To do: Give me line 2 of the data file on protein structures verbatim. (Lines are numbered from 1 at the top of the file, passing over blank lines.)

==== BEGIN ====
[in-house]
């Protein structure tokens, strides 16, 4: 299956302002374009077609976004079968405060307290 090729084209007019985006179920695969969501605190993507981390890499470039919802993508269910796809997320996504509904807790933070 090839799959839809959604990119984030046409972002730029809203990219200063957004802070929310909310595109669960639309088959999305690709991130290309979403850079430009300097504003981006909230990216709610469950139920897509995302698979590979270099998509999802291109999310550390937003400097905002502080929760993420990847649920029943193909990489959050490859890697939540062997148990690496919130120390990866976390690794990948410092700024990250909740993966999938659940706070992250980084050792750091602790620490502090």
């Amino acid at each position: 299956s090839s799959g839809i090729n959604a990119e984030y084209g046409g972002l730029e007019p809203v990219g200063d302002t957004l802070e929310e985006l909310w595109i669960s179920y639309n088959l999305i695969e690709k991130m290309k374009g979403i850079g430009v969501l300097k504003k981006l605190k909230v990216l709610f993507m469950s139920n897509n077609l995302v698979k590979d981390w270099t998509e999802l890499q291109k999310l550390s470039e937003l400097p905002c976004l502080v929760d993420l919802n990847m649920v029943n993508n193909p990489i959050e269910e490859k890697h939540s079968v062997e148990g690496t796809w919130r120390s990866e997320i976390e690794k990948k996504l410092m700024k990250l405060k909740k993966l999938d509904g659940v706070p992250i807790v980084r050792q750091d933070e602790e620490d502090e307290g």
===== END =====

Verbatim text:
């Protein structure tokens, strides 16, 4: 299956302002374009077609976004079968405060307290 090729084209007019985006179920695969969501605190993507981390890499470039919802993508269910796809997320996504509904807790933070 090839799959839809959604990119984030046409972002730029809203990219200063957004802070929310909310595109669960639309088959999305690709991130290309979403850079430009300097504003981006909230990216709610469950139920897509995302698979590979270099998509999802291109999310550390937003400097905002502080929760993420990847649920029943193909990489959050490859890697939540062997148990690496919130120390990866976390690794990948410092700024990250909740993966999938659940706070992250980084050792750091602790620490502090």